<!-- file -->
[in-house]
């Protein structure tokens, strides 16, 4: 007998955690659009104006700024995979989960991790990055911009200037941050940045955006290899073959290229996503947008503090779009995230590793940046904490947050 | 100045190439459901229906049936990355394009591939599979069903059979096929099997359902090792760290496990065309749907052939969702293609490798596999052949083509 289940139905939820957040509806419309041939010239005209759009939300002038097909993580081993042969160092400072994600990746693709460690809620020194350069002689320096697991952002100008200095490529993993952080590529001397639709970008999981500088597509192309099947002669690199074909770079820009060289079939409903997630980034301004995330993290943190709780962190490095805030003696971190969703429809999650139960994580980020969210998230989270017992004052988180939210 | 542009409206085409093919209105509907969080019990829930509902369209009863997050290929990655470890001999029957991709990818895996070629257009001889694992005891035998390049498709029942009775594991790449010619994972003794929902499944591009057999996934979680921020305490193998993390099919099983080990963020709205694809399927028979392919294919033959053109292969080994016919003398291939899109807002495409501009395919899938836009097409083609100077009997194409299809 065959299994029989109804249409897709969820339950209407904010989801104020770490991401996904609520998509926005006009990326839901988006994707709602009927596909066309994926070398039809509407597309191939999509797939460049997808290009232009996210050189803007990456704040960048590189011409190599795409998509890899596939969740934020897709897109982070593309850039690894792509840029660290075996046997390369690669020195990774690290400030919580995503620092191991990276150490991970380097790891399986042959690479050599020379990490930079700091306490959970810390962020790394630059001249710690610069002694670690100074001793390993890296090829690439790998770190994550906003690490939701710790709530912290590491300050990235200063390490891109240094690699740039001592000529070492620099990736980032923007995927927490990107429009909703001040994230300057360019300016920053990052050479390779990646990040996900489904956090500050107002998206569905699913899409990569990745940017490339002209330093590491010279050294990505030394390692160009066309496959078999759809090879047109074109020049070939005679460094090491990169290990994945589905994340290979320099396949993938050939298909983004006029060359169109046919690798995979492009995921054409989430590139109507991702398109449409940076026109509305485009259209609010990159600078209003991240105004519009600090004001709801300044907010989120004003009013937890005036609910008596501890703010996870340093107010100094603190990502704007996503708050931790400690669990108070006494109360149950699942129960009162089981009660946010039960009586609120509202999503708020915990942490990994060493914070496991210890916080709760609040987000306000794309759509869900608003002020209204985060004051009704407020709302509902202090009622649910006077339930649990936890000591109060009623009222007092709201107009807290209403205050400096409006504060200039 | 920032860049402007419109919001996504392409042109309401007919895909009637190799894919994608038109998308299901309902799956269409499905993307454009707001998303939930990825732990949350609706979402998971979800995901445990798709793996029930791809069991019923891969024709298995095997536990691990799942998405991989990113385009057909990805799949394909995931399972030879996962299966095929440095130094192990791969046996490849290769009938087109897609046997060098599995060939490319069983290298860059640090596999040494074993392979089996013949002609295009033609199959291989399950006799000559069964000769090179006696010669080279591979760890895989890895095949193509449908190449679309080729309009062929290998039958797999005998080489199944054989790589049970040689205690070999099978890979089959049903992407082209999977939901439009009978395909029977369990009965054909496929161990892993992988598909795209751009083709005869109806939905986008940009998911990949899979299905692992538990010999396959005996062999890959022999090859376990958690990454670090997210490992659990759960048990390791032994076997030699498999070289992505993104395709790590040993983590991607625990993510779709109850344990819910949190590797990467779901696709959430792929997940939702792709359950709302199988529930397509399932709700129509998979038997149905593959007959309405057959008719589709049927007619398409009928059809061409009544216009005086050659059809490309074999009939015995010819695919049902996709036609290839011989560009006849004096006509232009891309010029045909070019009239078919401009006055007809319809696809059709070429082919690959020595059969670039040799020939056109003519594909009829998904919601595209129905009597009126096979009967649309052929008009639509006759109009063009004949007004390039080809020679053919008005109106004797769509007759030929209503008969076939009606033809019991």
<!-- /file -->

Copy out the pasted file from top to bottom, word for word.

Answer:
[in-house]
């Protein structure tokens, strides 16, 4: 007998955690659009104006700024995979989960991790990055911009200037941050940045955006290899073959290229996503947008503090779009995230590793940046904490947050 | 100045190439459901229906049936990355394009591939599979069903059979096929099997359902090792760290496990065309749907052939969702293609490798596999052949083509 289940139905939820957040509806419309041939010239005209759009939300002038097909993580081993042969160092400072994600990746693709460690809620020194350069002689320096697991952002100008200095490529993993952080590529001397639709970008999981500088597509192309099947002669690199074909770079820009060289079939409903997630980034301004995330993290943190709780962190490095805030003696971190969703429809999650139960994580980020969210998230989270017992004052988180939210 | 542009409206085409093919209105509907969080019990829930509902369209009863997050290929990655470890001999029957991709990818895996070629257009001889694992005891035998390049498709029942009775594991790449010619994972003794929902499944591009057999996934979680921020305490193998993390099919099983080990963020709205694809399927028979392919294919033959053109292969080994016919003398291939899109807002495409501009395919899938836009097409083609100077009997194409299809 065959299994029989109804249409897709969820339950209407904010989801104020770490991401996904609520998509926005006009990326839901988006994707709602009927596909066309994926070398039809509407597309191939999509797939460049997808290009232009996210050189803007990456704040960048590189011409190599795409998509890899596939969740934020897709897109982070593309850039690894792509840029660290075996046997390369690669020195990774690290400030919580995503620092191991990276150490991970380097790891399986042959690479050599020379990490930079700091306490959970810390962020790394630059001249710690610069002694670690100074001793390993890296090829690439790998770190994550906003690490939701710790709530912290590491300050990235200063390490891109240094690699740039001592000529070492620099990736980032923007995927927490990107429009909703001040994230300057360019300016920053990052050479390779990646990040996900489904956090500050107002998206569905699913899409990569990745940017490339002209330093590491010279050294990505030394390692160009066309496959078999759809090879047109074109020049070939005679460094090491990169290990994945589905994340290979320099396949993938050939298909983004006029060359169109046919690798995979492009995921054409989430590139109507991702398109449409940076026109509305485009259209609010990159600078209003991240105004519009600090004001709801300044907010989120004003009013937890005036609910008596501890703010996870340093107010100094603190990502704007996503708050931790400690669990108070006494109360149950699942129960009162089981009660946010039960009586609120509202999503708020915990942490990994060493914070496991210890916080709760609040987000306000794309759509869900608003002020209204985060004051009704407020709302509902202090009622649910006077339930649990936890000591109060009623009222007092709201107009807290209403205050400096409006504060200039 | 920032860049402007419109919001996504392409042109309401007919895909009637190799894919994608038109998308299901309902799956269409499905993307454009707001998303939930990825732990949350609706979402998971979800995901445990798709793996029930791809069991019923891969024709298995095997536990691990799942998405991989990113385009057909990805799949394909995931399972030879996962299966095929440095130094192990791969046996490849290769009938087109897609046997060098599995060939490319069983290298860059640090596999040494074993392979089996013949002609295009033609199959291989399950006799000559069964000769090179006696010669080279591979760890895989890895095949193509449908190449679309080729309009062929290998039958797999005998080489199944054989790589049970040689205690070999099978890979089959049903992407082209999977939901439009009978395909029977369990009965054909496929161990892993992988598909795209751009083709005869109806939905986008940009998911990949899979299905692992538990010999396959005996062999890959022999090859376990958690990454670090997210490992659990759960048990390791032994076997030699498999070289992505993104395709790590040993983590991607625990993510779709109850344990819910949190590797990467779901696709959430792929997940939702792709359950709302199988529930397509399932709700129509998979038997149905593959007959309405057959008719589709049927007619398409009928059809061409009544216009005086050659059809490309074999009939015995010819695919049902996709036609290839011989560009006849004096006509232009891309010029045909070019009239078919401009006055007809319809696809059709070429082919690959020595059969670039040799020939056109003519594909009829998904919601595209129905009597009126096979009967649309052929008009639509006759109009063009004949007004390039080809020679053919008005109106004797769509007759030929209503008969076939009606033809019991």